Baird's Sandpiper on Pelee's East Beach
This past Saturday morning (Sept 7th), my son and I went to Pelee to see if we could find any interesting birds or butterflies. We parked in the VC parking lot and soon found a worn Tawny Emporer fly by and perch on a nearby shrub. Later, while walking through Sparrow Field, we noted few butterflies other than Cabbage Whites! It would have been nice to see a Grey Hairstreak or Cloudless Sulphur, but no such luck. Going out towards the east beach from Sparrow Field, a large group of gulls were seen, along with a distant shorebird. Long story short, a nice Baird's Sandpiper (see bottom right of photo below) was there. Just as I was noticing the first shorebird through my binoculars, I noticed it was joined by a small flock of 7 Sanderlings... Then quickly flushed by my 4-year old son!
Marbled Godwit at Harrow
An Ontbird posting on Saturday night revealed that a Marbled Godwit was at Harrow SL. Sadly, most Essex County Lagoons are locked up like Alcatraz. Unlike Blenheim, Port Stanley*, Ridgetown*, Tilbury, which allow birdwatchers to view migrant shorebirds (and sometimes are progressive enough to offer viewing platforms*), to my knowledge, Essex lagoons are locked to the public. Its ironic that Essex does this, but then tries to sell itself as a "Birding and Nature" tourism destination.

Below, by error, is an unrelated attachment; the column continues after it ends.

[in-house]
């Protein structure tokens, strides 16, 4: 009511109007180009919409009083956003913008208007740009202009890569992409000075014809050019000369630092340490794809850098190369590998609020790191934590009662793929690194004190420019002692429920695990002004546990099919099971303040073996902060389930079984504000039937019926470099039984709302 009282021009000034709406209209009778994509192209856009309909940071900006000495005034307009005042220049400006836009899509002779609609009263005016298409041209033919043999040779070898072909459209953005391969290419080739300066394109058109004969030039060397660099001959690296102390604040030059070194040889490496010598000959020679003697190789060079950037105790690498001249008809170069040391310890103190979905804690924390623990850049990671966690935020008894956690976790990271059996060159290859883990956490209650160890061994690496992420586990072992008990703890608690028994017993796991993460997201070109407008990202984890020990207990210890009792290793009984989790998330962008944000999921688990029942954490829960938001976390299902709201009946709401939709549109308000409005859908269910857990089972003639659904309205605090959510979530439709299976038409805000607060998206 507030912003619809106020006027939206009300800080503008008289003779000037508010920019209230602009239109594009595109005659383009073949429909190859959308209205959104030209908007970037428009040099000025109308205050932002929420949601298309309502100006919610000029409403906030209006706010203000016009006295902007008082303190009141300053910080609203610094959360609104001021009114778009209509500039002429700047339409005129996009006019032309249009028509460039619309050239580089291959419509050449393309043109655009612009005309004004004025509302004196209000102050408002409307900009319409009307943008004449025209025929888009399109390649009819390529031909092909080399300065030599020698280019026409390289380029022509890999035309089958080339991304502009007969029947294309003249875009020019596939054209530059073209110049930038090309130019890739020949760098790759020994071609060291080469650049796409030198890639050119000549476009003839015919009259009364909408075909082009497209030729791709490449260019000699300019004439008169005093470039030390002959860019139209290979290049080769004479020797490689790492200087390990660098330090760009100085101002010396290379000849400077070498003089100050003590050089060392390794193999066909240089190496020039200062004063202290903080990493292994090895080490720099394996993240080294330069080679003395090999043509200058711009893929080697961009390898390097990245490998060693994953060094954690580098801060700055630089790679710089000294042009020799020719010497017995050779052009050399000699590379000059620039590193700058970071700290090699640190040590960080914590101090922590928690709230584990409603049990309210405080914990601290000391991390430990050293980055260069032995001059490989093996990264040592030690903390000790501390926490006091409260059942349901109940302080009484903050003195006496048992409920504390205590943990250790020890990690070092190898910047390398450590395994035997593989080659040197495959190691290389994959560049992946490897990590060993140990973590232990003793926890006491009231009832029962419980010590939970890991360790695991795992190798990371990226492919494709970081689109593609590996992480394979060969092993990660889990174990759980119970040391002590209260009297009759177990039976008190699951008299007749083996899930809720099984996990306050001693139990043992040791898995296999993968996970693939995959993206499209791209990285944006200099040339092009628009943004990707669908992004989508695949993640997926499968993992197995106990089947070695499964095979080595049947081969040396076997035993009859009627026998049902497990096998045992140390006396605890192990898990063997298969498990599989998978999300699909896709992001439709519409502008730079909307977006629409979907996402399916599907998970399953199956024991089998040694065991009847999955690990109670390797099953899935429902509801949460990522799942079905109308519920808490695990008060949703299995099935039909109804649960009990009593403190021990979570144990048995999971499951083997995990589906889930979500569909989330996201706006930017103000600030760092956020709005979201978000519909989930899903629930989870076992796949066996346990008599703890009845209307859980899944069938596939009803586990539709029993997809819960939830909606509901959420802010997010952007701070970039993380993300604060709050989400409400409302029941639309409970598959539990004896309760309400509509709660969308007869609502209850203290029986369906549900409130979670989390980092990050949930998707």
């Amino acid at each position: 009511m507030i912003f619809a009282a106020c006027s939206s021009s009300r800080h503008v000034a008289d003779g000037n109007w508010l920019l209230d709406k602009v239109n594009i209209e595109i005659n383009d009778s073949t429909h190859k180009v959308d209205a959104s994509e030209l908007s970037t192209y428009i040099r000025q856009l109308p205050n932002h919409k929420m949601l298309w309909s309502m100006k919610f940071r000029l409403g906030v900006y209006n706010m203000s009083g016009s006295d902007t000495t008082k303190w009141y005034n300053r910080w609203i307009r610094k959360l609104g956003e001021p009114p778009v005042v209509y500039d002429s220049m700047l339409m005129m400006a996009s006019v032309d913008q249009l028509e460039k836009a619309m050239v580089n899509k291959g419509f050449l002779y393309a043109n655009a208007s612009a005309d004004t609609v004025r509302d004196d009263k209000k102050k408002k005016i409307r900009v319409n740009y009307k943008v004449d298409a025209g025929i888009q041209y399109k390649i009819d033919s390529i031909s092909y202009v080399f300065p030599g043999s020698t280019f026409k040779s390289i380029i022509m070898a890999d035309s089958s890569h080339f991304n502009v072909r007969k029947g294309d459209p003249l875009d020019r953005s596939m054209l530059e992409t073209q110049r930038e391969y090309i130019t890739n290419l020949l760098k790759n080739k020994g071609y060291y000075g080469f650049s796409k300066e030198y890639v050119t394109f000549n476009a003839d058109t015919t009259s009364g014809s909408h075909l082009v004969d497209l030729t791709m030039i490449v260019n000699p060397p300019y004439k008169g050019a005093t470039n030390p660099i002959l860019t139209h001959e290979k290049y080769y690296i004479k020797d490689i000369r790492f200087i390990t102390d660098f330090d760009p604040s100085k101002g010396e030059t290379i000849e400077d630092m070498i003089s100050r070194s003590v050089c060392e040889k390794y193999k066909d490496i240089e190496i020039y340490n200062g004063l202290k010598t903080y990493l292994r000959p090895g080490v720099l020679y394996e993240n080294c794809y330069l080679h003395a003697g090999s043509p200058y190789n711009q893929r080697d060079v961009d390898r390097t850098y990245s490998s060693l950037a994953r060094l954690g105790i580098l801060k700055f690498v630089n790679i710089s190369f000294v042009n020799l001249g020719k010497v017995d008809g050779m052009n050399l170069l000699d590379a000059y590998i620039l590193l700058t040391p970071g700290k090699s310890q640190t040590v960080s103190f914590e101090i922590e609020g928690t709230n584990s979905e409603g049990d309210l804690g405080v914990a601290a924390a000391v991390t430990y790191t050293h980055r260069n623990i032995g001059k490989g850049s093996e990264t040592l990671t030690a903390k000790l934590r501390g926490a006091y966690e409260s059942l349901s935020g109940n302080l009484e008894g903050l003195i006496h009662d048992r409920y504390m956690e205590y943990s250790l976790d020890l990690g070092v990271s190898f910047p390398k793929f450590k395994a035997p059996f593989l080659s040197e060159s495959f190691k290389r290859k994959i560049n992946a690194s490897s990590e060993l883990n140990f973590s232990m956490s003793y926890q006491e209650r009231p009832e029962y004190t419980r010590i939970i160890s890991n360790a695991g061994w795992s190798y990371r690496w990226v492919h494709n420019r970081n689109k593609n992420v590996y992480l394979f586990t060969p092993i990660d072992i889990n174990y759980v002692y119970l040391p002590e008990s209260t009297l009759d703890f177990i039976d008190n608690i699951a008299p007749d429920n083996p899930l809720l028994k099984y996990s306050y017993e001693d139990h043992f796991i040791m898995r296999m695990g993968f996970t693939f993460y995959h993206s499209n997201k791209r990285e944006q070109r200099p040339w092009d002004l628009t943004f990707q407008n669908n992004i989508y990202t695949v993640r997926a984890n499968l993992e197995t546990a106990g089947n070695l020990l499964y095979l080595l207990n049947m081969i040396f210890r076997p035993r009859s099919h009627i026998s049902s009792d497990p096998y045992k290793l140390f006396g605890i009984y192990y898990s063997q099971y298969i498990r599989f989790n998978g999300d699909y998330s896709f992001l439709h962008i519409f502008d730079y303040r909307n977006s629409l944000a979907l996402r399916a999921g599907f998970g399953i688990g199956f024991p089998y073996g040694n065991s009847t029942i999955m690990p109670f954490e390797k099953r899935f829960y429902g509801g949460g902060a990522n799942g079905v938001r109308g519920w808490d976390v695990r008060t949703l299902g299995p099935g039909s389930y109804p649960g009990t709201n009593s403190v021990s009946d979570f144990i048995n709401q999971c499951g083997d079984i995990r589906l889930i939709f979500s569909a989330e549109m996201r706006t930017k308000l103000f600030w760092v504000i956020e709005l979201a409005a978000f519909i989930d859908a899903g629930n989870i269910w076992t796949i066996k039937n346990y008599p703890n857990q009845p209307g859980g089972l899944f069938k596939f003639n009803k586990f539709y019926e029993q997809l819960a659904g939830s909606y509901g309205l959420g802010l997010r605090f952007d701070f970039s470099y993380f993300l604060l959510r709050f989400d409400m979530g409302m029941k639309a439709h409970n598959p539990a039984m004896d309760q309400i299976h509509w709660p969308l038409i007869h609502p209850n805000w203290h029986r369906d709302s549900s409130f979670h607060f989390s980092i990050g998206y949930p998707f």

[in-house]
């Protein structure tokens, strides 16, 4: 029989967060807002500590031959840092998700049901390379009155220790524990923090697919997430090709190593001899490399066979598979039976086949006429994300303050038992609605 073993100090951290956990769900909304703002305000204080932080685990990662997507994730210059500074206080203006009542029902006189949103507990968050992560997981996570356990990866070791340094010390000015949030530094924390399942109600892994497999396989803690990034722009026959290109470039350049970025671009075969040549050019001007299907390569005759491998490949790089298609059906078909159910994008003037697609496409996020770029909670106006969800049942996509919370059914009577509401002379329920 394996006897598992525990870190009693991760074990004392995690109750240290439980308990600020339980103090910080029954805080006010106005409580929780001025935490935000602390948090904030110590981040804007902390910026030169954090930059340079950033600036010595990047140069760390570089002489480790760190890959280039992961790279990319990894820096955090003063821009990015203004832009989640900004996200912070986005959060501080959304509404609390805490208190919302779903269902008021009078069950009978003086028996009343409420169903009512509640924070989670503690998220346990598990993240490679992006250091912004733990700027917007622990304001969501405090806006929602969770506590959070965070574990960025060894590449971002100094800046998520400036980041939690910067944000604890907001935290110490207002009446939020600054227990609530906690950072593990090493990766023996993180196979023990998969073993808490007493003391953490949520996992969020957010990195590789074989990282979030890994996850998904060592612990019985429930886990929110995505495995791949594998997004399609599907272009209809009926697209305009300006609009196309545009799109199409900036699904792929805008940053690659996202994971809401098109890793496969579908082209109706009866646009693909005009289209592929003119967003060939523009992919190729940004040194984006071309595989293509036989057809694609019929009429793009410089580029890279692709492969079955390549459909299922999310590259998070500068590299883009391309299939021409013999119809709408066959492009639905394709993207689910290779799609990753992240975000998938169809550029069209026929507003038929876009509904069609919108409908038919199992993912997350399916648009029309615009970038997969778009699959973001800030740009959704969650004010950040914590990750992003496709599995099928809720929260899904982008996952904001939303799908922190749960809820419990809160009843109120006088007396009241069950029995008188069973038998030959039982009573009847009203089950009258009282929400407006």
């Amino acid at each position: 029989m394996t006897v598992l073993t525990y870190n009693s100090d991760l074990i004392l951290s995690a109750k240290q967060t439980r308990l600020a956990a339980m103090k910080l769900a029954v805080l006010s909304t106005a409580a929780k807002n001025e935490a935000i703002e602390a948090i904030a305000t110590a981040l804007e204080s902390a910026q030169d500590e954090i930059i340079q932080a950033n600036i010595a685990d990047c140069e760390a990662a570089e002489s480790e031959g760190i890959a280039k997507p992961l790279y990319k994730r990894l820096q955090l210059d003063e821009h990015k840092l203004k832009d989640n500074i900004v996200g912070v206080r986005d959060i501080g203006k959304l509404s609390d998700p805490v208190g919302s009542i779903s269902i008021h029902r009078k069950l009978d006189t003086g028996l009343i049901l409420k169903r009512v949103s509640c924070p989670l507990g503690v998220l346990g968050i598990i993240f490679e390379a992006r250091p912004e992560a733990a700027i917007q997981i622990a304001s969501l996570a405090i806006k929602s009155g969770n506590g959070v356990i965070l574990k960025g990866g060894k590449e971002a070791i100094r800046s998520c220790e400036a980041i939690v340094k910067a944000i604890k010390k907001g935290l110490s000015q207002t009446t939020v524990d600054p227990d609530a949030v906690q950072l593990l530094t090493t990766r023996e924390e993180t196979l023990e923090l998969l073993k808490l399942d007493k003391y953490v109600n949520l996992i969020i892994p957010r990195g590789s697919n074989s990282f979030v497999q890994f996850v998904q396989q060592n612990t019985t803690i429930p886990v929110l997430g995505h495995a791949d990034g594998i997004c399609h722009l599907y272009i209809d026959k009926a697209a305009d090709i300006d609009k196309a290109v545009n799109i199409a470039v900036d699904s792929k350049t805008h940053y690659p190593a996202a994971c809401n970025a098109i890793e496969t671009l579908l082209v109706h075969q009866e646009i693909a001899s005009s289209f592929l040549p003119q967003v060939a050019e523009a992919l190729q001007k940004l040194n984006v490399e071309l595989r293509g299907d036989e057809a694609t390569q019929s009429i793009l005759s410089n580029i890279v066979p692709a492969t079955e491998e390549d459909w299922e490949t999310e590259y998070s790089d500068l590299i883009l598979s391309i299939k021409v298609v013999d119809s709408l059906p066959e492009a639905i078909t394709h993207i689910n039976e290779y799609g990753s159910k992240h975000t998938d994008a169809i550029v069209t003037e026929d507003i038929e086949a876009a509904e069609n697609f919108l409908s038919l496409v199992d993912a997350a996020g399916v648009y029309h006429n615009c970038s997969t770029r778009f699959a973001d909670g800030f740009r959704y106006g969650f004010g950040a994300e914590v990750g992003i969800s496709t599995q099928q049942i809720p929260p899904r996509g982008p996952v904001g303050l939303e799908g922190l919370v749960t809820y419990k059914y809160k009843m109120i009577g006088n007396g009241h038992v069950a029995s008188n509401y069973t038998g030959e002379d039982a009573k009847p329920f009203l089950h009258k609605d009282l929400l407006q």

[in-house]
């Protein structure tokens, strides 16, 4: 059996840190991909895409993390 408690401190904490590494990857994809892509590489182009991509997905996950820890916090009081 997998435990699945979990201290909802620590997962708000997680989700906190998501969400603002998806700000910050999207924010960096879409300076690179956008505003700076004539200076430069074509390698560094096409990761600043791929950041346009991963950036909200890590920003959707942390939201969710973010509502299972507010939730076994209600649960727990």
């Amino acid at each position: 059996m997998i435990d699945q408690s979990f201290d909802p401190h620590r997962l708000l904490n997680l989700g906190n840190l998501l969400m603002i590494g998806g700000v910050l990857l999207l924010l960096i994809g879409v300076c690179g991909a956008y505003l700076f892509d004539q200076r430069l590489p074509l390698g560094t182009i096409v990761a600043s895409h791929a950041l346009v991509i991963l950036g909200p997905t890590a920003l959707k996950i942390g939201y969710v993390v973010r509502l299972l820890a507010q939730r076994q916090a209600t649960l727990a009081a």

First of Year Checkered Skipper
As I was putting some books into the trunk of my car this week, I noticed a small blueish-brown butterfly alight onto a white clover plant adjacent to my car. A closer inspection turned out to be a first-of-year Checkered Skipper! I followed it for a minute and noted that it soon flew into a 'whirl-about' with another Checkered Skipper. There must be 6 or more butterflies at this one parking lot alone (alongside a clover filled courtyard). I assumed these were recently arrived migrants but Alan Wormington informed me that they are resident in Essex County, and west Windsor has lots of ideal habitat: disturbed, industrial areas with potential for its larval foodplant: Mallow. A cool thing about this butterfly is that it is very common in the Southeastern US but drops off (non-resident) north of the 40th parallel [more on common checkered skippers].
|North American Range for Common Checkered Skipper|
I have some cool Holiday Beach hawk-watching photos to share. Stay tuned!
Good Birding (and Butterfly Watching),
Update*** --> Could this Tawny Emperor be a record breaking late record??
Photographed Sept 7th near the PPNP VC parking lot.
|Tardy Tawny? Lepidopteric Laggard?|
|Green Frog - Along marsh boardwalk|